Same is the case with India. One keeps hearing the US vs Europe debate on this monetary union. One could even look at the India debate. How did India achieve the monetary integration despite having such diverse states and provinces? It is an interesting historical account. We do read on how the political integration was done but not much is known about monetary integration.

Based on this Gulzar said:

Any country is, among other things, also a currency union. But a currency union can succeed only when complemented with some other factors. Consider this. 

Imagine if the city of Bombay (or the state of Maharashtra), which contributes an over-sized share to India’s gross tax revenues, refuses to share the taxes collected within its territorial jurisdiction. Or the central government at New Delhi refuses help to beleaguered wheat farmers of Punjab devastated by floods. Or Tamil Nadu restrains Telugu speaking people from Andhra Pradesh working in Chennai and elsewhere in the state. 

Any currency union immediately takes currency and monetary policy autonomy out of the equation. You sink or swim along with all others within the union. The problem arises when different areas within the union are at different stages of the business cycle. 

Denied off the freedom to lower interest rates (and thereby stoke inflation and lower the real domestic debt burden) or devalue the currency (and thereby increase competitiveness and lower the real external debt burden), the struggling areas need help from outside. They need fiscal transfers from elsewhere to cushion the impact of reduced output and lower tax revenues and there should also be freedom for labor migration that would take the load off the local job market.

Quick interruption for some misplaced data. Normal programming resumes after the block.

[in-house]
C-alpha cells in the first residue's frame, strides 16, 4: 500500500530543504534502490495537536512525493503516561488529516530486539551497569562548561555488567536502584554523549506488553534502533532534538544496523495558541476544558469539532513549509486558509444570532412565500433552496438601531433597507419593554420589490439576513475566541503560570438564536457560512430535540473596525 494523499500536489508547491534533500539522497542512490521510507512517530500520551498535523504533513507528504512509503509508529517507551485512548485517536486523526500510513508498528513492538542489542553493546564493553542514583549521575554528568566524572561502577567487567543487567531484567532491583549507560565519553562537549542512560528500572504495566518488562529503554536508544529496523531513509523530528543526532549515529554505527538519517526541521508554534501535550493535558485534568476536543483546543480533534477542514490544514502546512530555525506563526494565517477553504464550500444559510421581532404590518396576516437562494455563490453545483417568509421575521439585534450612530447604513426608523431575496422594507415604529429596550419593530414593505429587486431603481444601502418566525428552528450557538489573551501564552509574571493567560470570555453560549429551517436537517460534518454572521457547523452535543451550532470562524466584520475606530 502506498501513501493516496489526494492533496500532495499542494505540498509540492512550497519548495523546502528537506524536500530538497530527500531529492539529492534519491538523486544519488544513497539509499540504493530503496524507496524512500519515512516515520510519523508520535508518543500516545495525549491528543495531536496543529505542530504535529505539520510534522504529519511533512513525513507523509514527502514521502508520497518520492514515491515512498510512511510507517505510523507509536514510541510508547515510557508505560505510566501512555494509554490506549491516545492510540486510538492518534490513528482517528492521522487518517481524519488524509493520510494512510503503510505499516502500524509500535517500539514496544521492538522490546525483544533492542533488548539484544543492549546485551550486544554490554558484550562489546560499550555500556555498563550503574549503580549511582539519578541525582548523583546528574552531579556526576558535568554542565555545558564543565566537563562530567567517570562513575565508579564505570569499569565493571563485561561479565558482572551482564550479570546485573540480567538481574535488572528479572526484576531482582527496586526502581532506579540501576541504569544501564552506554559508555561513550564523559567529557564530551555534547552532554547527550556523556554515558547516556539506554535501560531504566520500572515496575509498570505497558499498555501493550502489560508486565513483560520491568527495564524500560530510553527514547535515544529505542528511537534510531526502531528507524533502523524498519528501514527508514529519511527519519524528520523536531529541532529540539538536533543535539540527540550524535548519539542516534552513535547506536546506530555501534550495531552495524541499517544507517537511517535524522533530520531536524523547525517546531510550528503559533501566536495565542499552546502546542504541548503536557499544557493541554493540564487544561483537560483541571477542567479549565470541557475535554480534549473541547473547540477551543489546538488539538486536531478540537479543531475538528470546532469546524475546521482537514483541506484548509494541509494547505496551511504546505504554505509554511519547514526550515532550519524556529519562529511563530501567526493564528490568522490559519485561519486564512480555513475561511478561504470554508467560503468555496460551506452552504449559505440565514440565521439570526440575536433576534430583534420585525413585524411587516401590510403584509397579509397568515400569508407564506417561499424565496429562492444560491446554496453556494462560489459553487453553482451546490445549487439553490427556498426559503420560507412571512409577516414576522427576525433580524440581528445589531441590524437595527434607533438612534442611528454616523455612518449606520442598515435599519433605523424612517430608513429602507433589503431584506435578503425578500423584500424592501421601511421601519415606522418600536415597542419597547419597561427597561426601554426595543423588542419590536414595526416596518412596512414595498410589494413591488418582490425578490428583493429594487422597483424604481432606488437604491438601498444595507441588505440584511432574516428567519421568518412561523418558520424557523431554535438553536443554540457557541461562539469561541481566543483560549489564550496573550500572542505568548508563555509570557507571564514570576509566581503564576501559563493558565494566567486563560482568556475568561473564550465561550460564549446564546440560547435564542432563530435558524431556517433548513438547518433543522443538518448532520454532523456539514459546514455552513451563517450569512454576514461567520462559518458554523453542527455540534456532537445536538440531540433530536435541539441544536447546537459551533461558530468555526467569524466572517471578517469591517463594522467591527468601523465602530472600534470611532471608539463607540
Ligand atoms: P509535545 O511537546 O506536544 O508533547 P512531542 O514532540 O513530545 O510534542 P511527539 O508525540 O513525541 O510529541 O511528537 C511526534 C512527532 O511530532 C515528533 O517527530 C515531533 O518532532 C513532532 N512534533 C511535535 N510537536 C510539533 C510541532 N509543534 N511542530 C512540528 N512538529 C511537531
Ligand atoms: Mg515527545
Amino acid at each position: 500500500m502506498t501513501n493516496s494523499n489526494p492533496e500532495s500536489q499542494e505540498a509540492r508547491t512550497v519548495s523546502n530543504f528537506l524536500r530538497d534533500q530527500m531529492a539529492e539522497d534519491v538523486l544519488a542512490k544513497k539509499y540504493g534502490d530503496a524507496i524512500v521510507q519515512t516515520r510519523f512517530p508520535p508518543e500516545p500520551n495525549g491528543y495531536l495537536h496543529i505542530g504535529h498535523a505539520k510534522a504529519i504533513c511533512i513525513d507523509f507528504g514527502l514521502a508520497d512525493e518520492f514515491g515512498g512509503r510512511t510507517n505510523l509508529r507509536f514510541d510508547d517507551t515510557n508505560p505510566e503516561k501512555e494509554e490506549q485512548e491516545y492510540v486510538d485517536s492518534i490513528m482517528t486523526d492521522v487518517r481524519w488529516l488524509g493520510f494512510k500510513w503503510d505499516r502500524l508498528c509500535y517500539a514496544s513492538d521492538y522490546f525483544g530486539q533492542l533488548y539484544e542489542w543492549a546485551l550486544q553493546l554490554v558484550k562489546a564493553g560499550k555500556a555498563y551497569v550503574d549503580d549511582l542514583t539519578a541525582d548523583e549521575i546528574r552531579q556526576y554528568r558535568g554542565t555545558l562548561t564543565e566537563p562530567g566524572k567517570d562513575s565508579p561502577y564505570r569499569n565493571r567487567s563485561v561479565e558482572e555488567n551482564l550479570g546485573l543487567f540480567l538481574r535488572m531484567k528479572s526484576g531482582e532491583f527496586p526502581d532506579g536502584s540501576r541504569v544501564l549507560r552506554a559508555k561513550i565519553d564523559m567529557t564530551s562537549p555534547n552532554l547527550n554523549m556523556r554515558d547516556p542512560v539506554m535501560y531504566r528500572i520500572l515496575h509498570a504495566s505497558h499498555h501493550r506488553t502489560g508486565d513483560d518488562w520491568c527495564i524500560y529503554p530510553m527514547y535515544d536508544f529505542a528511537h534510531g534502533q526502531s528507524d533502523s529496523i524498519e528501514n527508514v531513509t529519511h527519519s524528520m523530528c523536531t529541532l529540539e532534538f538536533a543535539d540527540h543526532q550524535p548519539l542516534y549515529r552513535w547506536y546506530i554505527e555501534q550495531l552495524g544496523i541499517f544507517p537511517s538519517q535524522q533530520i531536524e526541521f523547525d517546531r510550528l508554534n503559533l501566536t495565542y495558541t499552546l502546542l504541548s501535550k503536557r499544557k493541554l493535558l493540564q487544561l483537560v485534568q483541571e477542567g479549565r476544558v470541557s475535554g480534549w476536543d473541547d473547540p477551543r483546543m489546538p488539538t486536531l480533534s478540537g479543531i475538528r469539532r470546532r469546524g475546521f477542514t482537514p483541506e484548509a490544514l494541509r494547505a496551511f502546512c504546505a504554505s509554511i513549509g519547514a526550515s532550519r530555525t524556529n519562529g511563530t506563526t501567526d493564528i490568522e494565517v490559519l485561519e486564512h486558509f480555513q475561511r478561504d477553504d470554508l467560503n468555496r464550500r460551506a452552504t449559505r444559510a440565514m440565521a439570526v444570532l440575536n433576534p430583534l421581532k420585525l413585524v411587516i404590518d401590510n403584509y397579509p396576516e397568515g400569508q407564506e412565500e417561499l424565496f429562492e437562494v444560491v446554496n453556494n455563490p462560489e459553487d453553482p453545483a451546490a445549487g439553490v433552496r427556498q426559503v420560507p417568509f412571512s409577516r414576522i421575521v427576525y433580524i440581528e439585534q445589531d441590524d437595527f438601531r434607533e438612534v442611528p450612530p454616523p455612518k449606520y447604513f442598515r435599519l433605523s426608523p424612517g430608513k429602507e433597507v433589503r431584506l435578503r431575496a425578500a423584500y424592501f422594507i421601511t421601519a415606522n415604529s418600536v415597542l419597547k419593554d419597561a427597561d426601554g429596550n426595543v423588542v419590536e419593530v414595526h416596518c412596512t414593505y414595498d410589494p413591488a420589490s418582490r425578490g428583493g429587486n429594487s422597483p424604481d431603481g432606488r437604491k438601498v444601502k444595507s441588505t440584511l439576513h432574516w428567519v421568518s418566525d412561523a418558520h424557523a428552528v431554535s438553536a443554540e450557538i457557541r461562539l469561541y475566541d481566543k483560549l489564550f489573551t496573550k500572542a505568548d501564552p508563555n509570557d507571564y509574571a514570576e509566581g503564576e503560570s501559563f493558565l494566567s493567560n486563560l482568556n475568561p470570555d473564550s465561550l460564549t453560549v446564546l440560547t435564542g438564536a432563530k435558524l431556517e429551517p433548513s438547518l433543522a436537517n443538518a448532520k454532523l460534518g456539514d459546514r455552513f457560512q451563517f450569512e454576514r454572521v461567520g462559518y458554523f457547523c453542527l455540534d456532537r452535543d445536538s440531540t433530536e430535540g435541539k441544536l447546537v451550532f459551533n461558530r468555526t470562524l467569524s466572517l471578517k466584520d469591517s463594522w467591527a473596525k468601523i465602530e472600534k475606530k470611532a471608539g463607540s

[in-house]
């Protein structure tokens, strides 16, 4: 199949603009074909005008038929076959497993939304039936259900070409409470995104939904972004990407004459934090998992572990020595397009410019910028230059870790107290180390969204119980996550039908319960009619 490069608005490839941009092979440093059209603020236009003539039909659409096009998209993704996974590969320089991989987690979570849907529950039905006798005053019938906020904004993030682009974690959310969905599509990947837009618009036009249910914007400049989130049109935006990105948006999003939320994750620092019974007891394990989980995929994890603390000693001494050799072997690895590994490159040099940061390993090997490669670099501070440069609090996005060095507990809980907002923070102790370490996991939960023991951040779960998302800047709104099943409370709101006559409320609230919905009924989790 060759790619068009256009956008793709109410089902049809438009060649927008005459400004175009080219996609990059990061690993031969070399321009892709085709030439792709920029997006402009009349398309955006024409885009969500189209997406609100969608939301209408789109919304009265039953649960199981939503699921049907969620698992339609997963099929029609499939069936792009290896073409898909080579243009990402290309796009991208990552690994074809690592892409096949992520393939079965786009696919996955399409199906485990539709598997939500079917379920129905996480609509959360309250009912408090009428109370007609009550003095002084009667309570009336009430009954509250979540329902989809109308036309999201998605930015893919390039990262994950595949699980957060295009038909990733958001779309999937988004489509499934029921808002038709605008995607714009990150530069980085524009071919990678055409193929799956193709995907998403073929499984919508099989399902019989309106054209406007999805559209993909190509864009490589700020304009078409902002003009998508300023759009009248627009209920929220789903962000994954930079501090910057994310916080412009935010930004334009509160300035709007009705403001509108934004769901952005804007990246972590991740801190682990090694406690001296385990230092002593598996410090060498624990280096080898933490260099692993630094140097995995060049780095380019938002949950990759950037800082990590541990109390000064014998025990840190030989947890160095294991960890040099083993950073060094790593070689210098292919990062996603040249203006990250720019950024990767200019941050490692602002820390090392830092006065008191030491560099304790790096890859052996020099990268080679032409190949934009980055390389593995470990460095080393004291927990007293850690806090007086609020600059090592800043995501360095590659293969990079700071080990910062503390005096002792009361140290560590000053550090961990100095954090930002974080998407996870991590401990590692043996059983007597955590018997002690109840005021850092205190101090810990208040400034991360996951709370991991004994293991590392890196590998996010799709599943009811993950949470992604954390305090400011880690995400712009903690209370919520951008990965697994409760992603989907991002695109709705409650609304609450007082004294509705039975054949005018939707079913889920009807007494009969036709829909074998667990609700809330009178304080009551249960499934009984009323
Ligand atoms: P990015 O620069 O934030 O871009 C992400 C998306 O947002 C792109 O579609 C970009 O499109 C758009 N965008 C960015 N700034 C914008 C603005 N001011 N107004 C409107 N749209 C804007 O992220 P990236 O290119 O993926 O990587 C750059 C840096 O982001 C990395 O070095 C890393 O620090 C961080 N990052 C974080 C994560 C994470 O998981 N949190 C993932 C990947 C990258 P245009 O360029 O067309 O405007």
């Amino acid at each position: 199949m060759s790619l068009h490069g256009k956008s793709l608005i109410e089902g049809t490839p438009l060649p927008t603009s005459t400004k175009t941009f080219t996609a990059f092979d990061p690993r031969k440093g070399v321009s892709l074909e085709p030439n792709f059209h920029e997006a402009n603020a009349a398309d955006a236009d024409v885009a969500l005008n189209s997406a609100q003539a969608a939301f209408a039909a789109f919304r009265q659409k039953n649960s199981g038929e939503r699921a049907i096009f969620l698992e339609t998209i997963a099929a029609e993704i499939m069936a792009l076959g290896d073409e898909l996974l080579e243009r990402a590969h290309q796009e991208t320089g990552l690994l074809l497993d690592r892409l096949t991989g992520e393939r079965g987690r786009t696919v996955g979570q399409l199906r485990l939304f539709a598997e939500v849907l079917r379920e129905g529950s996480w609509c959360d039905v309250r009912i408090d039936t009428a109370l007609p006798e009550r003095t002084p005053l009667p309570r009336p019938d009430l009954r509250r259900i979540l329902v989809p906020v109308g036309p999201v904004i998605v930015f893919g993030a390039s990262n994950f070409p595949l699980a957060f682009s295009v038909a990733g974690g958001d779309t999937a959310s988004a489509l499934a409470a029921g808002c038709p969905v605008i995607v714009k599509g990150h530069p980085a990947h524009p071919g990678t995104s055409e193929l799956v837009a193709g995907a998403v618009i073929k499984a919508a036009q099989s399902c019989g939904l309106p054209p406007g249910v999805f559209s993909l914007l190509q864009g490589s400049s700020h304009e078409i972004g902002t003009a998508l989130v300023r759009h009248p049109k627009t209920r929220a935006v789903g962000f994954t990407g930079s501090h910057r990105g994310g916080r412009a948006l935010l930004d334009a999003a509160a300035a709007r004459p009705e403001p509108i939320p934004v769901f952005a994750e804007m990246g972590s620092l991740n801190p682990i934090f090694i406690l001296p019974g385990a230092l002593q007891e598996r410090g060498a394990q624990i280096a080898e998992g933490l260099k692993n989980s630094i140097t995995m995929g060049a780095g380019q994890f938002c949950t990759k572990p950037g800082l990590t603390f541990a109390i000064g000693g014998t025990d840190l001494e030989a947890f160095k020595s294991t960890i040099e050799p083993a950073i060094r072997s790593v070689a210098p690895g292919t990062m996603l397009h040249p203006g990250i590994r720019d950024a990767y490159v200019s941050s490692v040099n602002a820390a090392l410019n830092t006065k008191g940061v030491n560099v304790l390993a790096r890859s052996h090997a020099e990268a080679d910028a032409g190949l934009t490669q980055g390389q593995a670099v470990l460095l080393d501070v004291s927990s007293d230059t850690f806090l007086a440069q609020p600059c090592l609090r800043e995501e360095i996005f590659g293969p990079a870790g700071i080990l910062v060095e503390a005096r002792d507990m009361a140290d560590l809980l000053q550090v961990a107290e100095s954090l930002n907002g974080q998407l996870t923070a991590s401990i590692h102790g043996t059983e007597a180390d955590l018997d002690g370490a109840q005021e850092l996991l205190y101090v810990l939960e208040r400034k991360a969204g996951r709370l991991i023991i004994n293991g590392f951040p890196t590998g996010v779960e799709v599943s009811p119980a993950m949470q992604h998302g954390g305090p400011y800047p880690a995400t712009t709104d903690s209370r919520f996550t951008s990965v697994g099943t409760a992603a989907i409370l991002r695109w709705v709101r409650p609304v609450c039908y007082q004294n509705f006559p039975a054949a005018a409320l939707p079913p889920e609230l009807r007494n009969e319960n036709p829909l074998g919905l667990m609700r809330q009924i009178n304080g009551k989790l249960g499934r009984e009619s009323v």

The first requires fiscal integration and the second political union. This does raise questions about the difficulty of sustaining a currency union without greater political and financial integration. Bombay or Tamil Nadu cannot have the benefits of a national economy without the costs imposed by fiscal transfers and labor mobility. Similarly, Eurozone economies cannot enjoy the benefits of a currency union without greater political and economic integration. 

Political Union emerges as a key. Jones may be right saying that fiscal integration might not be enough. But one cannot have a situation where one state opposes helping the other. In India too we keep having these issues where states question other states but somehow the centre manages the show. There was nothing of this kind in Europe. You had multiple institutions with the name European attached before it. But most leaders on these forums worked as Germans, French etc, with each trying to show his superiority.

Even in India, we will have a case of states showing different economic performances like Jones points for US. It could be that some states were similar at time of independence or say till 1970s and then diverged. What could be worse is that populations increased in worse performing states. Partly reason could be lack of education and healthcare which might have prevented them from migrating to better performing regions. But as Gulzar has said that has not led Centre not to help the crisis states. Or other states opposing this transfer.

I am just kind of thinking about this currency union case since the Europe crisis happened. It has some exciting lessons to learn and understand from economic history of such unions in the past.